Experience Preferred … But Not Essential (1982)

“I’m the only one I know here who doesn’t have a past.”

Experience Preferred Poster

Synopsis:
A shy college student (Elizabeth Edmonds) goes to work as a waitress at a seaside resort for the summer, and meets an eclectic group of colleagues — including a cook (Ron Bain) who falls for her immediately.

Genres:

Review:
A minor cult favorite after airing on American television, this low key coming-of-age tale — set in 1962 — features an appealing lead (why didn’t Edmonds’ career go farther?), fine use of Welsh seaside locales, and a refreshingly lackadaisical tempo. There’s not much new here under the sun, and not much ever really happens — but the protagonist and her “older” beau are characters we can’t help rooting for, and director Peter Duffell gets the overall ambience just right. This is exactly how one might remember one’s first summer away from home at a new job, complete with a roster of charmingly eccentric and troubled co-workers (though one character’s obsessive love for her abusive boyfriend is treated a tad too lightly for comfort). The closing scene is a sweetly satisfying resolution to the nicely handled opening sequence. A gentle treat if you’re in the right mood, but not must-see viewing for everyone.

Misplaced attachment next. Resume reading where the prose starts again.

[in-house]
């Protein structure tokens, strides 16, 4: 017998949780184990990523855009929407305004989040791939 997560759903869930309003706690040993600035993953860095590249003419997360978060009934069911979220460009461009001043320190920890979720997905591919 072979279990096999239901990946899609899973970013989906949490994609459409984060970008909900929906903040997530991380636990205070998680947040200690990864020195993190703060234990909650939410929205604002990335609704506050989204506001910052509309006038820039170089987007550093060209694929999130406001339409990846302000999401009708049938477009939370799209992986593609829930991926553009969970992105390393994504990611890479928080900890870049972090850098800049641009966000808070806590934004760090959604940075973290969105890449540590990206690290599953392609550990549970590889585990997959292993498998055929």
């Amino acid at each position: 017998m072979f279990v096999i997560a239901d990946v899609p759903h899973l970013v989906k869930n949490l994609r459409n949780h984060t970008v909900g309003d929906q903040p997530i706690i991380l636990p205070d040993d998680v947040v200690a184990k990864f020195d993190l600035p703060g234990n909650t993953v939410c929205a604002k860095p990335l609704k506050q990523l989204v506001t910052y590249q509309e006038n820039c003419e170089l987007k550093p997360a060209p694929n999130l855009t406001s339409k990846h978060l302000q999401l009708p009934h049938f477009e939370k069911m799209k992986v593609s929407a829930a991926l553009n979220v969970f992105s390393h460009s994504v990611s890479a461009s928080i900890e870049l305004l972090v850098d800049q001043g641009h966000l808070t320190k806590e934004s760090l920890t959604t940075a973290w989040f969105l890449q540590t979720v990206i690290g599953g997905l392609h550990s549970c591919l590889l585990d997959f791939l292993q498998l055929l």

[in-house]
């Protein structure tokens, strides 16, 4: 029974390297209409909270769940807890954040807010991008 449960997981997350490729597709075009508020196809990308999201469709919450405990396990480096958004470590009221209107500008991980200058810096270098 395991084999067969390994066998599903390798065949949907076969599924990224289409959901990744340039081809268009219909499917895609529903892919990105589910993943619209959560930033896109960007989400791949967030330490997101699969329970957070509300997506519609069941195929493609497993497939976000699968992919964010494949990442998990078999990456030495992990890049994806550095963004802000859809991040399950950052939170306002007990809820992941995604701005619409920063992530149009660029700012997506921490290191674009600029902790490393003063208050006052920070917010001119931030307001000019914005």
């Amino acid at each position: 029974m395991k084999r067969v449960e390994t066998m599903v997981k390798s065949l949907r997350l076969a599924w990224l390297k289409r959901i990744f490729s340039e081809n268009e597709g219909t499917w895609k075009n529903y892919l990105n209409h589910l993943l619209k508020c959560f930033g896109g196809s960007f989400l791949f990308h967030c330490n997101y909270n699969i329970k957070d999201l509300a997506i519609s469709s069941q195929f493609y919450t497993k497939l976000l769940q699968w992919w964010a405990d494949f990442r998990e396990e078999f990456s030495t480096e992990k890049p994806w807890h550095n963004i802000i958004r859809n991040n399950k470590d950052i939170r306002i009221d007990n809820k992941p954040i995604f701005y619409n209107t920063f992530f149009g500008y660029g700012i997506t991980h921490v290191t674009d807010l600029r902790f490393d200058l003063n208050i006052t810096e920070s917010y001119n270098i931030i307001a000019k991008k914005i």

Redeeming Qualities and Moments:

  • Elizabeth Edmonds as Annie
    Experience Preferred Edmonds
  • Ron Bain as Mike
    Experience Preferred Bain
  • A gently comedic screenplay
    Experience Preferred Comedic
  • Nice use of authentic Welsh locations
    Experience Preferred Locations
  • A sweet score by Rachel Portman

Must See?
No, but it’s certainly worth a look.

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One Response to “Experience Preferred … But Not Essential (1982)”

  1. First viewing.

    In just about complete agreement here – couldn’t have said it better myself.

    Except that, to me, it seems to run out of a steam a touch as it concludes. We learn just a little bit about everybody and things pretty much stay there. But that’s not bad if you’re into the mood piece of it all.

    For gay ffs, there’s a subplot featuring a burly gay guy who nightly walks in his sleep – and eventually finds love with a younger guy who, at one time, had seen ‘Tea and Sympathy’ and related to John Kerr’s character completely. Love in bloom is handled nicely in a matter-of-fact manner.

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